When Bhavish Aggarwal, the co-founder of Ola Cabs, was asked what made him become an entrepreneur, he narrated a personal experience as the genesis of his venture. Apparently, when he was travelling by a rented cab once, he had a very poor experience. It then struck him that it was a huge pain point for cab commuters and it became his passion for solving it. His passion drove him into entrepreneurship.
The reasons for taking the entrepreneurial plunge vary from one person to another. Here are some of them:
Be Your Own Boss
Some people are not carved for traditional corporate jobs. They are easily bored. Hence they seek continuous challenges and creative freedom. They always itch to do something that makes them their own boss. They want to be in control of the business and call all shots.
Vijay Shekhar, the founder of Paytm, knew that he had a great business idea in his mind. The e-wallet technology could change the way businesses happened, and transactions were done in India. Even though he did not receive any financial backing from the investors, he was eager to transform his idea into reality. He invested his savings in launching Paytm. The rest, as we know, is history! And, we also have examples of the likes of Steve Jobs (Apple), Brian Chesky, Joe Gebbai and Nathan Blecharczyk (Airbnb) and Mark Zuckerberg (Facebook).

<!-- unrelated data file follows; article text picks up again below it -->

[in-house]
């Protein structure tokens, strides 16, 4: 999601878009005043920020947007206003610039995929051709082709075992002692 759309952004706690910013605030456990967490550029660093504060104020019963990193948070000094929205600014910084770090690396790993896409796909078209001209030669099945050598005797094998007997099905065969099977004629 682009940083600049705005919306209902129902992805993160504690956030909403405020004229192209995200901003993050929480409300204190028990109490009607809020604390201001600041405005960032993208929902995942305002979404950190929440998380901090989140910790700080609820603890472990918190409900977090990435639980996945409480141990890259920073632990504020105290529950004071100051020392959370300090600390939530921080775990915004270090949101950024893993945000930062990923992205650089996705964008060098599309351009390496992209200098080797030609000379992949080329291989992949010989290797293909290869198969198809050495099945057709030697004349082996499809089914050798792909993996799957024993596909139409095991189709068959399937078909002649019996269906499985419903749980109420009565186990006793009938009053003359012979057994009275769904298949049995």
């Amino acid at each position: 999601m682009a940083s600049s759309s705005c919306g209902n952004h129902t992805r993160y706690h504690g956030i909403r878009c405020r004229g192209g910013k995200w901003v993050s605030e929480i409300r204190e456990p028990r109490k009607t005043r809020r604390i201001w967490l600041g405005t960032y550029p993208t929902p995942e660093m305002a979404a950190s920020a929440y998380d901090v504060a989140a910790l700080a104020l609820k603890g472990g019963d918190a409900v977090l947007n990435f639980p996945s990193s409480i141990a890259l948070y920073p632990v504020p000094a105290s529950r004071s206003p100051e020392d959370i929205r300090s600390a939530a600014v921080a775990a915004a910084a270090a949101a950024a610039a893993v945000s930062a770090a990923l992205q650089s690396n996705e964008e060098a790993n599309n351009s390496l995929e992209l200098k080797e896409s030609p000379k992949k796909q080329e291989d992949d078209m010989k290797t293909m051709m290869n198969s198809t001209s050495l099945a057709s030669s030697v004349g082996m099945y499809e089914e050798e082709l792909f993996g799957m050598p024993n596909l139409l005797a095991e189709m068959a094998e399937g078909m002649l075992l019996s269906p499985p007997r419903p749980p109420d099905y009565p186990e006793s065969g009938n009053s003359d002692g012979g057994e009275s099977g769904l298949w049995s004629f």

When a person has ideas that are innovative, unconventional and disruptive, it pushes them into entrepreneurship.
It is a fact that the money you can spin-off from a successful venture is many times more than what you would earn as a salaried professional. The lure to make lots of moolah is another motivation for people to test the waters of entrepreneurship. While the probability of failure and success is equal, entrepreneurs do not fear the consequences. They know that if their business becomes successful, the money will start flowing in eventually.
You must have heard of social entrepreneurs. These are a breed of entrepreneurs whose core objective is to address the social causes of the society and make the lives of people better. The money is not their prime focus; rather doing good for the community is what matters to them. Take, for example, Shaheen Mistry who launched Teach for India to reduce education inequality in India and reach out to underprivileged children through a network of college and working professionals acting as teachers.
At times, entrepreneurship is not a choice, but a compulsion to take over if it is a family business. The responsibility to carry the legacy forward becomes a reason to become an entrepreneur.
Whatever your motivation may be, it is recommended that you enrol in online entrepreneurship courses to learn the tricks of new business and develop necessary skills.